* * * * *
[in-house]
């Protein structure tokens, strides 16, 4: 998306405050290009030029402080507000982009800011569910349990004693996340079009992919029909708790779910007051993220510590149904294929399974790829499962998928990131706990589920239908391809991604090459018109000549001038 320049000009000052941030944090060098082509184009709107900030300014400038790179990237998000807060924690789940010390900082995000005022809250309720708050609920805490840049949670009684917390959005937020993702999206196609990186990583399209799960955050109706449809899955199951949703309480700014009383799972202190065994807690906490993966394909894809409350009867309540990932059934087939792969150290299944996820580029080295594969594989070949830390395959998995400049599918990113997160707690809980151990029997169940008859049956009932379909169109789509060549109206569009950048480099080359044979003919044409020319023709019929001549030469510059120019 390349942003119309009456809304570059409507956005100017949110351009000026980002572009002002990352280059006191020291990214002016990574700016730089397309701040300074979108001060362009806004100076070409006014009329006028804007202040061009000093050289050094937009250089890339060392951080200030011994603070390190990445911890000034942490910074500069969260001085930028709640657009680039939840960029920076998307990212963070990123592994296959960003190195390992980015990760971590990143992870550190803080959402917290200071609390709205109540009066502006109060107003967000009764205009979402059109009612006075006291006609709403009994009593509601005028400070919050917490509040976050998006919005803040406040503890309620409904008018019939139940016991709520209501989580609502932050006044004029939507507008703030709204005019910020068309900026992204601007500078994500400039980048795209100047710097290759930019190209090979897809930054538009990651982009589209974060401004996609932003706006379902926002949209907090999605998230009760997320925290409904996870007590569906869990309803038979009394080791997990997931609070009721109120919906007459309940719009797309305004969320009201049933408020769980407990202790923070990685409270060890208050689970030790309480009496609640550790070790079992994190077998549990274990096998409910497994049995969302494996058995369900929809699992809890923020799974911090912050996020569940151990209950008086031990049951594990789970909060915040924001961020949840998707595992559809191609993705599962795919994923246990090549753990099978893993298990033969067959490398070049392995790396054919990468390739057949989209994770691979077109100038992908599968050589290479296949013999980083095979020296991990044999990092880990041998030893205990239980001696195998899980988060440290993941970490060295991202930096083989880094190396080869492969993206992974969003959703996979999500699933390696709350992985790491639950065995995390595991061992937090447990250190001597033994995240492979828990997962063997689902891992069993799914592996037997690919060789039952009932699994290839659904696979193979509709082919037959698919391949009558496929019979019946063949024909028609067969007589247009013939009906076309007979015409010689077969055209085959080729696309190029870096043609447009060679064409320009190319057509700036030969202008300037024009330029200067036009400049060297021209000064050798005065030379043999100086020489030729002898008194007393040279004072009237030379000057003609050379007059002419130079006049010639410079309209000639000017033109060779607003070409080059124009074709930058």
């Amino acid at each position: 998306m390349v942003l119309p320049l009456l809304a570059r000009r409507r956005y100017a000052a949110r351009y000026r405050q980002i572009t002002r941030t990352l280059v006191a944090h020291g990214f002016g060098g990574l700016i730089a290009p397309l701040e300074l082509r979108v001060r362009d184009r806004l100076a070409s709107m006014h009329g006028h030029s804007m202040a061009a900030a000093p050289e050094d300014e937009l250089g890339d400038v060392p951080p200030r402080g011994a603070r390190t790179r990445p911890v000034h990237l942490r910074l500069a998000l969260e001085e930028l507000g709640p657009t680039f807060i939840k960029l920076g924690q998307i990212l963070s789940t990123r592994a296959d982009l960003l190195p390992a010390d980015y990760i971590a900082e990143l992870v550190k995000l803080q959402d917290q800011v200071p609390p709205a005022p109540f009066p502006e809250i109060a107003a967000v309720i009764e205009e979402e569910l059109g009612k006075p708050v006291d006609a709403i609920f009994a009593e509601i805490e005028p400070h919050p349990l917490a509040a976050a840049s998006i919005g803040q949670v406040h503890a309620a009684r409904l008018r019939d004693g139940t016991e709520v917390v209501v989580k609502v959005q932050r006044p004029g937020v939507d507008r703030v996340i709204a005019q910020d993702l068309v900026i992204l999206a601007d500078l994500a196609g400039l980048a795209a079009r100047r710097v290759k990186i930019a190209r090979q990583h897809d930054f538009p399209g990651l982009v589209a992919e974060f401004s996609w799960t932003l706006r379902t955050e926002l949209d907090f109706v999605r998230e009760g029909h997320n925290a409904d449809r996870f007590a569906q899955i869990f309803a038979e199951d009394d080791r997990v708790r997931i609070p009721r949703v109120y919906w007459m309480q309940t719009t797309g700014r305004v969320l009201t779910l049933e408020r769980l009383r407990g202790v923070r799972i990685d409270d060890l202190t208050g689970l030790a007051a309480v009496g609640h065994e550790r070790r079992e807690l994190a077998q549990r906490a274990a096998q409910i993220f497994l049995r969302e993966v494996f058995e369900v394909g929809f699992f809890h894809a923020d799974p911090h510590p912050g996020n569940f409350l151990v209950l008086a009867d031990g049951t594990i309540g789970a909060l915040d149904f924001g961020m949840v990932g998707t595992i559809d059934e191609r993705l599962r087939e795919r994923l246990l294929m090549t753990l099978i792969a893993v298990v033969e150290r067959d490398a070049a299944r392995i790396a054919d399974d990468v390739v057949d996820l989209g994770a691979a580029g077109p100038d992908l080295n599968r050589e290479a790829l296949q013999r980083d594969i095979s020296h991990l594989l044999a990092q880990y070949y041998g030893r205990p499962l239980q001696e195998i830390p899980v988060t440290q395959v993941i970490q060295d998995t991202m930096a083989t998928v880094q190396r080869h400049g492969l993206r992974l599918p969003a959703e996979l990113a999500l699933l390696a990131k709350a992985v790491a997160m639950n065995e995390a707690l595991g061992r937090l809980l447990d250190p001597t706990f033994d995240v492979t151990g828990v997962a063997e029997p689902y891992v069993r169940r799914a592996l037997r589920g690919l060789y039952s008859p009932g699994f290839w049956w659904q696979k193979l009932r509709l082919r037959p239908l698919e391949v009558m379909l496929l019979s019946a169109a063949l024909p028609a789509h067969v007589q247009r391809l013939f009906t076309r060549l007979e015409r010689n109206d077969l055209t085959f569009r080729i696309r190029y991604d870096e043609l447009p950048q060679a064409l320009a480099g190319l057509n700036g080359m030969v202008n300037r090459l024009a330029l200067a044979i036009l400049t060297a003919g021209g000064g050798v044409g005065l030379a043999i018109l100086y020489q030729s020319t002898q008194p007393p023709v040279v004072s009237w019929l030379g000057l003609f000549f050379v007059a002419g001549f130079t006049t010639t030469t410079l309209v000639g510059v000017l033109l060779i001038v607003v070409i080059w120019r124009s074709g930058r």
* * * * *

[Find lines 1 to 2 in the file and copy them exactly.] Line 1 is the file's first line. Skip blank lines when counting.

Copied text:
[in-house]
């Protein structure tokens, strides 16, 4: 998306405050290009030029402080507000982009800011569910349990004693996340079009992919029909708790779910007051993220510590149904294929399974790829499962998928990131706990589920239908391809991604090459018109000549001038 320049000009000052941030944090060098082509184009709107900030300014400038790179990237998000807060924690789940010390900082995000005022809250309720708050609920805490840049949670009684917390959005937020993702999206196609990186990583399209799960955050109706449809899955199951949703309480700014009383799972202190065994807690906490993966394909894809409350009867309540990932059934087939792969150290299944996820580029080295594969594989070949830390395959998995400049599918990113997160707690809980151990029997169940008859049956009932379909169109789509060549109206569009950048480099080359044979003919044409020319023709019929001549030469510059120019 390349942003119309009456809304570059409507956005100017949110351009000026980002572009002002990352280059006191020291990214002016990574700016730089397309701040300074979108001060362009806004100076070409006014009329006028804007202040061009000093050289050094937009250089890339060392951080200030011994603070390190990445911890000034942490910074500069969260001085930028709640657009680039939840960029920076998307990212963070990123592994296959960003190195390992980015990760971590990143992870550190803080959402917290200071609390709205109540009066502006109060107003967000009764205009979402059109009612006075006291006609709403009994009593509601005028400070919050917490509040976050998006919005803040406040503890309620409904008018019939139940016991709520209501989580609502932050006044004029939507507008703030709204005019910020068309900026992204601007500078994500400039980048795209100047710097290759930019190209090979897809930054538009990651982009589209974060401004996609932003706006379902926002949209907090999605998230009760997320925290409904996870007590569906869990309803038979009394080791997990997931609070009721109120919906007459309940719009797309305004969320009201049933408020769980407990202790923070990685409270060890208050689970030790309480009496609640550790070790079992994190077998549990274990096998409910497994049995969302494996058995369900929809699992809890923020799974911090912050996020569940151990209950008086031990049951594990789970909060915040924001961020949840998707595992559809191609993705599962795919994923246990090549753990099978893993298990033969067959490398070049392995790396054919990468390739057949989209994770691979077109100038992908599968050589290479296949013999980083095979020296991990044999990092880990041998030893205990239980001696195998899980988060440290993941970490060295991202930096083989880094190396080869492969993206992974969003959703996979999500699933390696709350992985790491639950065995995390595991061992937090447990250190001597033994995240492979828990997962063997689902891992069993799914592996037997690919060789039952009932699994290839659904696979193979509709082919037959698919391949009558496929019979019946063949024909028609067969007589247009013939009906076309007979015409010689077969055209085959080729696309190029870096043609447009060679064409320009190319057509700036030969202008300037024009330029200067036009400049060297021209000064050798005065030379043999100086020489030729002898008194007393040279004072009237030379000057003609050379007059002419130079006049010639410079309209000639000017033109060779607003070409080059124009074709930058």